The popularity of freelancing as an alternative to full-time work continues to pick up steam. With over 1.1 billion people actively working as freelancers across the world, there’s no sign that this trend will slow down any time soon. 

There are so many benefits enticing workers to leave the comfort of their 9-5 and gravitate to freelance work or even starting a side hustle. Being your own boss, setting your hours, choosing clients, and spending more family time, just to name a few. 

But, with those benefits, there also come challenges. Many aspiring freelancers consider only the positive aspects of freelancing before diving in. This can lead them to sprint back to their full-time job when freelance isn’t what they expected. 

I recently left the comfort of my full-time gig to launch Gaenzle Marketing. I felt like I was prepared, but even though I had put together a strategy and considered some of the challenges I may face, there were some things that popped up that I did not expect. 

To help those of you who aspire to become a part of the 34% of the world’s workforce who fall into the category of freelancer, I’ve laid out three unexpected things you need to prepare for as you transition to the freelance life. 

But don’t worry, I’ve also added a few notes that helped me work around those things and enjoy freelancing success. 

Finding Work-Life Balance 

When you worked at the office, there was a clear line. Then at home, you were a spouse, parent, friend, or family member. When you left, you were at work, and thus you were off limits. 

Now that you are living the freelance life and working from home, the line between work and play is blurred. 

It’s so tempting to stop what you’re doing and play with your kids, take the dog for a walk, or simply turn on the tv to catch whatever movie might be on at the time time. At the office, these distractions weren’t a factor, but as a freelancer, they definitely can cause issues. 

If you aren’t able to find a way to walk the fine line between work and play, you can really create a negative work-life balance. To ensure you keep your work-life balance on the positive side, follow these tips. 

  • Follow a set work schedule 
  • Define “off limits” to your friends and family
  • Have a to do list (and follow it thoroughly)
  • Give yourself regular breaks
  • Take walks in nature
  • Join a local club for personal interaction

By putting the above things in place, you can create a positive work-life balance that allows you to enjoy both the professional and personal aspects of your life equally. 

Balancing Personal and Professional Finances

Many freelancers make the mistake of maintaining the finances for their freelance business in the same place as their personal finances. This can cause all types of issues. 

When you mix up your finances, you can find things like filing your taxes, paying vendors, budgeting for either personal or business expenses, and other aspects of your financial life to be very difficult. 

To alleviate any negative crossover, I highly recommend using a tool like Freshbooks, Quickbooks, or even PayPal for Business to keep track of your business finances. Some of these options come with banking opportunities as well, so you can send invoices, pay vendors, and take care of necessary expenditures all in one place.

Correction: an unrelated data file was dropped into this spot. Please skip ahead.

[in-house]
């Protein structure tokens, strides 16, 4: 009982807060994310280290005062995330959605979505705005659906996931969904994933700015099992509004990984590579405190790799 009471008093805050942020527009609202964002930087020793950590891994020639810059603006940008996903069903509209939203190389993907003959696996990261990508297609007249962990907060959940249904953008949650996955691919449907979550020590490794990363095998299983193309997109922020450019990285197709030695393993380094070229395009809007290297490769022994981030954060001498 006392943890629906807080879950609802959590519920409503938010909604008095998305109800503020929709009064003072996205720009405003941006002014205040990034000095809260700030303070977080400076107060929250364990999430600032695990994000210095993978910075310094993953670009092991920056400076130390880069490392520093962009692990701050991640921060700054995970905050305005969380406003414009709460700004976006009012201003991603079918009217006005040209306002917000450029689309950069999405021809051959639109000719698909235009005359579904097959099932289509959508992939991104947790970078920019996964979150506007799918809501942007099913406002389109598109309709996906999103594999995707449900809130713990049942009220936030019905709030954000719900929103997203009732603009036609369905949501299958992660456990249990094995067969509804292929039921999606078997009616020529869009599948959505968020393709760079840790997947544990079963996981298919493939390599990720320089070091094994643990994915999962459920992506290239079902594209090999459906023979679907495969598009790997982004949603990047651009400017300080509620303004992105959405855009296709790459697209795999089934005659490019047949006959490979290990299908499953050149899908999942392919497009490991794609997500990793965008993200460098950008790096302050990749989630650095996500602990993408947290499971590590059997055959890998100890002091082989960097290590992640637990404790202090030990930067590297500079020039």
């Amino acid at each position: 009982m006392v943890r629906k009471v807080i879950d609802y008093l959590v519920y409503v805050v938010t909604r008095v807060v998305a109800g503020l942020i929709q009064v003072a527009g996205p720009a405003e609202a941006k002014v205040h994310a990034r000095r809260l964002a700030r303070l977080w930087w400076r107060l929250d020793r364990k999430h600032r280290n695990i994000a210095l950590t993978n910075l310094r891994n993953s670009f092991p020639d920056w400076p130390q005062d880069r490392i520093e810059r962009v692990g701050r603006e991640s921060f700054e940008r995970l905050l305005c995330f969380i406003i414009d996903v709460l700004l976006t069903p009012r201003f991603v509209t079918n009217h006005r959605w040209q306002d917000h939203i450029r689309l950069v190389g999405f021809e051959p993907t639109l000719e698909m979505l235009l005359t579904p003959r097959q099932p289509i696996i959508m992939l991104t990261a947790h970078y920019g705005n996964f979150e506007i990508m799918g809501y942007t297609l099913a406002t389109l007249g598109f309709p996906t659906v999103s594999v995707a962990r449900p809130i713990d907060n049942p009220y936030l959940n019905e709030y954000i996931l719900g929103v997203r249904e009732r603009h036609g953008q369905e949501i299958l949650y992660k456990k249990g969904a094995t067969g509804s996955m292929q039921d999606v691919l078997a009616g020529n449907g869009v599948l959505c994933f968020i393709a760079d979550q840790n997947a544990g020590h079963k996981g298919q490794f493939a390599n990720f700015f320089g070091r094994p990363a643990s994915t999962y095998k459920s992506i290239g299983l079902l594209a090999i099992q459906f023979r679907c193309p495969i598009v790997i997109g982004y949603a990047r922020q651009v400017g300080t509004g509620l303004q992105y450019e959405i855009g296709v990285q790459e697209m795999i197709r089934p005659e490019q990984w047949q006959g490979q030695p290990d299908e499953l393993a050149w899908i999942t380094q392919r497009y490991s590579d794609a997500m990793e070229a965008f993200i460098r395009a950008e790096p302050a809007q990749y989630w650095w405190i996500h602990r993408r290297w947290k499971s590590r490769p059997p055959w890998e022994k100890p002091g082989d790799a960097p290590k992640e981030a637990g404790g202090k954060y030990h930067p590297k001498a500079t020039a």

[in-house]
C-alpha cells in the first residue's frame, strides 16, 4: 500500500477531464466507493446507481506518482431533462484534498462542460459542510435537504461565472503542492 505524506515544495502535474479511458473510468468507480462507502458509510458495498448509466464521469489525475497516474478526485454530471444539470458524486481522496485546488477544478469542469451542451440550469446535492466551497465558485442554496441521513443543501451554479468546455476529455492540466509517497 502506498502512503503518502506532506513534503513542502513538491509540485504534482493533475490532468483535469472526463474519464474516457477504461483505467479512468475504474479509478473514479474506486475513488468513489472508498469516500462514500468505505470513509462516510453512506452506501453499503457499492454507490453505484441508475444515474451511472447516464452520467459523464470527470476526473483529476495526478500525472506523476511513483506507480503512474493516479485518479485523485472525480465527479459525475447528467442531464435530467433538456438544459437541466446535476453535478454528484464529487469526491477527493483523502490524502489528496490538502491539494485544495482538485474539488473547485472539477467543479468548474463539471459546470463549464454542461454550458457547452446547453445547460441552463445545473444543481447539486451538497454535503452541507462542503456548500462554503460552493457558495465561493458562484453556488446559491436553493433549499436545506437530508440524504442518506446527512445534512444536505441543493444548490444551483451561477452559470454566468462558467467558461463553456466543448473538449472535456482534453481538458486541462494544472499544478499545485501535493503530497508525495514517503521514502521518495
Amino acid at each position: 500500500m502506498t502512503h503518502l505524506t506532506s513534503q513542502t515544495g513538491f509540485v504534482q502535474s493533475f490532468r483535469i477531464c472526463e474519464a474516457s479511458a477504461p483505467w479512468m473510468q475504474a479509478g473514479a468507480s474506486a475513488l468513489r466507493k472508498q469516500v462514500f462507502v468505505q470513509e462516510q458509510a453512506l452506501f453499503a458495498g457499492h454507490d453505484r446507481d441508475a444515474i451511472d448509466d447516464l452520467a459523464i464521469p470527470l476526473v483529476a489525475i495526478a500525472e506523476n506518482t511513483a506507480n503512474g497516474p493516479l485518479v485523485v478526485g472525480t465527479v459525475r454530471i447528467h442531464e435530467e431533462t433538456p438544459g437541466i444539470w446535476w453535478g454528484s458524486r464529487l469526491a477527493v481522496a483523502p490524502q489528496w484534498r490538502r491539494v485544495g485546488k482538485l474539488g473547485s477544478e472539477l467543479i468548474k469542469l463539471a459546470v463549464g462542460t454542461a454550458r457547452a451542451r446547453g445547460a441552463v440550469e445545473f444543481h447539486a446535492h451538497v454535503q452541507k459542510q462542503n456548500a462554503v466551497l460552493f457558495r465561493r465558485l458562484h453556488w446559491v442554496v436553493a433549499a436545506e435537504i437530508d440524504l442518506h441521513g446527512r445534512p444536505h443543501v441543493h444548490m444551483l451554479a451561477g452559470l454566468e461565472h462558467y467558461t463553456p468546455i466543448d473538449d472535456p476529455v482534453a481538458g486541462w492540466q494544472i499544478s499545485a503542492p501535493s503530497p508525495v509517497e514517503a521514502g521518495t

To keep your freelance business and personal finances separate, try these tips. 

  • Pay yourself as an employee
  • Have separate bank accounts
  • Get a business credit card
  • Set aside dedicated emergency funds
  • Use a small business finance tool to track your finances

If you are able to keep things separate, you stand a much better chance of success. You’ll be able to clearly visualize your business’ cashflow accurately, and you avoid the risk of any negative impact that could affect your personal or freelance finances. 

Making Changes to Your Living Space

When you make the shift to freelancing, one thing you may find is that your current living space no longer fits your lifestyle. 

One of the biggest issues with freelancing is ensuring you have a secluded, quiet space where you can focus on work or host video conference calls. Without this, life can become difficult. 

Your home or apartment may have been perfect for your pre-freelance life. Now, however, you’re feeling a bit cramped, and you struggle to find a place to get away and really get work done. 

If you’re in this situation, it may be time to start researching mortgage rates and looking for a living situation that’s more conducive to freelance work. 

To help you determine whether it’s time you make an upgrade to fit your freelance needs, ask yourself these questions. 

  • Can I work from anywhere? 
  • Do I need a space to meet with clients in person?
  • Does my current situation allow for privacy and focus?
  • Is there nature close by to refresh and recharge?

Freelancing opens up so many opportunities. You can really work from anywhere, so you may be able to get a bigger place, whether you rent a home or buy, and save some money by moving to a lower-cost geographical location. 

Just be sure your new pad offers all the space and amenities you need to be successful as a freelancer. 

Rocking Your Freelance Business 

If you go into your freelance business prepared with a positive mindset and all the solutions you need to tackle the challenges you may face, you’ll be set to start rocking and rolling. 

Failing to prepare for these challenges and others that will likely pop up can leave you in a bind. 

Give yourself the best opportunity to be successful as a freelancer. Be strategic in your approach, and only make the transition from your full-time job to your new freelance life when you’re 100% confident you’re fully prepared to do so. 

What other freelance success tips do you have? Leave your tips in the comments below.